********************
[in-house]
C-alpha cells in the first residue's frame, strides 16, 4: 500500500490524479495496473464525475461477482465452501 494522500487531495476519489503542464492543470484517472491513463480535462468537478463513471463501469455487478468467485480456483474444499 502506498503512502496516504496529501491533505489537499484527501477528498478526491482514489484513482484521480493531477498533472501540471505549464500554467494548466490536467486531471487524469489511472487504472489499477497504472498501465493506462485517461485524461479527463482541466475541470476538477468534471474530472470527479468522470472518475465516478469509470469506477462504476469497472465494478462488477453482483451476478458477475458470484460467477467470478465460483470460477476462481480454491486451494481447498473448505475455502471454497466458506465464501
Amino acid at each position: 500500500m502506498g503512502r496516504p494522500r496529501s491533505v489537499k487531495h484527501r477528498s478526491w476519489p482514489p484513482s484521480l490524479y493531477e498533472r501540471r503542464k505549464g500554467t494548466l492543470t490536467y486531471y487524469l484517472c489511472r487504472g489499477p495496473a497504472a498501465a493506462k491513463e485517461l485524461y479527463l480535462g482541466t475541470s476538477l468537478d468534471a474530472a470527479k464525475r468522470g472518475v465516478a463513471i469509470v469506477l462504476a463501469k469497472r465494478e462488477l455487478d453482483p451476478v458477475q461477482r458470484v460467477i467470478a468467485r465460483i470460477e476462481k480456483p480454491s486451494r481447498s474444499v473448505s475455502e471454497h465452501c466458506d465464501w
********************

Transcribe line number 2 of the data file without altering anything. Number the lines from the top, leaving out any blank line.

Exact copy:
C-alpha cells in the first residue's frame, strides 16, 4: 500500500490524479495496473464525475461477482465452501 494522500487531495476519489503542464492543470484517472491513463480535462468537478463513471463501469455487478468467485480456483474444499 502506498503512502496516504496529501491533505489537499484527501477528498478526491482514489484513482484521480493531477498533472501540471505549464500554467494548466490536467486531471487524469489511472487504472489499477497504472498501465493506462485517461485524461479527463482541466475541470476538477468534471474530472470527479468522470472518475465516478469509470469506477462504476469497472465494478462488477453482483451476478458477475458470484460467477467470478465460483470460477476462481480454491486451494481447498473448505475455502471454497466458506465464501